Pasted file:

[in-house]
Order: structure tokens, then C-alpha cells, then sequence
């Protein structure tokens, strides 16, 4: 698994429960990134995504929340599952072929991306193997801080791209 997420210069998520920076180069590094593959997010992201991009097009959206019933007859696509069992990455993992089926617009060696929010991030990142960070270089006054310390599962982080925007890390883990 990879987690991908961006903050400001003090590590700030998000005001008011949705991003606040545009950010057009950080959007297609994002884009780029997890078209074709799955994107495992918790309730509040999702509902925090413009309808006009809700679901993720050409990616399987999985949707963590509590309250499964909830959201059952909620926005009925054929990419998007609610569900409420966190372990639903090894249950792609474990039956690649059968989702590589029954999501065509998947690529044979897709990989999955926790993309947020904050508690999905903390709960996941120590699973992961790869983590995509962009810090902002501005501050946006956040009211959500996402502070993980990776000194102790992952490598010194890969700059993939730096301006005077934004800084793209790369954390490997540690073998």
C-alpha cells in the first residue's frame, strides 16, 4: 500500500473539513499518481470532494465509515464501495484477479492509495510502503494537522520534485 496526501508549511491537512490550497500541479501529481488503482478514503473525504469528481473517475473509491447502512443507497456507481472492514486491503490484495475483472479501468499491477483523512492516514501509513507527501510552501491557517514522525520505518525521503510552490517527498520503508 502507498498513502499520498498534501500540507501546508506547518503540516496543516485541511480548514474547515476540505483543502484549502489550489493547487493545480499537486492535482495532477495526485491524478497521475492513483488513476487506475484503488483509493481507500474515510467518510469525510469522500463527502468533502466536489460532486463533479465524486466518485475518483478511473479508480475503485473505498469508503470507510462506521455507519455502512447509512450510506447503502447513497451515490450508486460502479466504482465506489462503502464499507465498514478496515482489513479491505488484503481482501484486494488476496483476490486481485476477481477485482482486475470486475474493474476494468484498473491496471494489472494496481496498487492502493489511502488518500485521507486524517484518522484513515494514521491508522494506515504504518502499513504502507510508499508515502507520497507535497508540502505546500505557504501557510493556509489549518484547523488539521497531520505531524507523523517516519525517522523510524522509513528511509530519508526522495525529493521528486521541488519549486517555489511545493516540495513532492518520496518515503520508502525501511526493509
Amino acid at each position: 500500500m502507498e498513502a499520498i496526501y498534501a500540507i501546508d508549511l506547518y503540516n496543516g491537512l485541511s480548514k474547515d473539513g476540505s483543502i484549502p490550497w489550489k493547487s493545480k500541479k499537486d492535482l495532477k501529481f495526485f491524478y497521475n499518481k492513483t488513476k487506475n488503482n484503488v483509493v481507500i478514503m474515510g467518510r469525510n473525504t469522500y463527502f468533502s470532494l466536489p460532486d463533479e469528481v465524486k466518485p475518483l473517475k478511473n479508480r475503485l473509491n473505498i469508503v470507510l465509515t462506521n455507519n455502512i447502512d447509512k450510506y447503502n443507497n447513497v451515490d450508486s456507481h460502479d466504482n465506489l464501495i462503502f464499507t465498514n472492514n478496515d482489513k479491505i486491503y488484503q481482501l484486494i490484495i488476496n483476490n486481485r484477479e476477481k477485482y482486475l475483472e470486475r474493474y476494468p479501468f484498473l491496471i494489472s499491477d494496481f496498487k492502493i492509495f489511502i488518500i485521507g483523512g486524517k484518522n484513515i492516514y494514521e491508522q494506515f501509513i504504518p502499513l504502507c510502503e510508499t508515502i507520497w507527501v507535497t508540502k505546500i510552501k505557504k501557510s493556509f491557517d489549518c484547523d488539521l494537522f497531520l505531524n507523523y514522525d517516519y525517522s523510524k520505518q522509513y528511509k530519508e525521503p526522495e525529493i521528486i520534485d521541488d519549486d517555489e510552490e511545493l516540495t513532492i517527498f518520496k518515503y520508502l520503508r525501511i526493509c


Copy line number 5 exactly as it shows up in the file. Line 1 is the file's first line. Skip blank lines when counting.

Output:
Amino acid at each position: 500500500m502507498e498513502a499520498i496526501y498534501a500540507i501546508d508549511l506547518y503540516n496543516g491537512l485541511s480548514k474547515d473539513g476540505s483543502i484549502p490550497w489550489k493547487s493545480k500541479k499537486d492535482l495532477k501529481f495526485f491524478y497521475n499518481k492513483t488513476k487506475n488503482n484503488v483509493v481507500i478514503m474515510g467518510r469525510n473525504t469522500y463527502f468533502s470532494l466536489p460532486d463533479e469528481v465524486k466518485p475518483l473517475k478511473n479508480r475503485l473509491n473505498i469508503v470507510l465509515t462506521n455507519n455502512i447502512d447509512k450510506y447503502n443507497n447513497v451515490d450508486s456507481h460502479d466504482n465506489l464501495i462503502f464499507t465498514n472492514n478496515d482489513k479491505i486491503y488484503q481482501l484486494i490484495i488476496n483476490n486481485r484477479e476477481k477485482y482486475l475483472e470486475r474493474y476494468p479501468f484498473l491496471i494489472s499491477d494496481f496498487k492502493i492509495f489511502i488518500i485521507g483523512g486524517k484518522n484513515i492516514y494514521e491508522q494506515f501509513i504504518p502499513l504502507c510502503e510508499t508515502i507520497w507527501v507535497t508540502k505546500i510552501k505557504k501557510s493556509f491557517d489549518c484547523d488539521l494537522f497531520l505531524n507523523y514522525d517516519y525517522s523510524k520505518q522509513y528511509k530519508e525521503p526522495e525529493i521528486i520534485d521541488d519549486d517555489e510552490e511545493l516540495t513532492i517527498f518520496k518515503y520508502l520503508r525501511i526493509c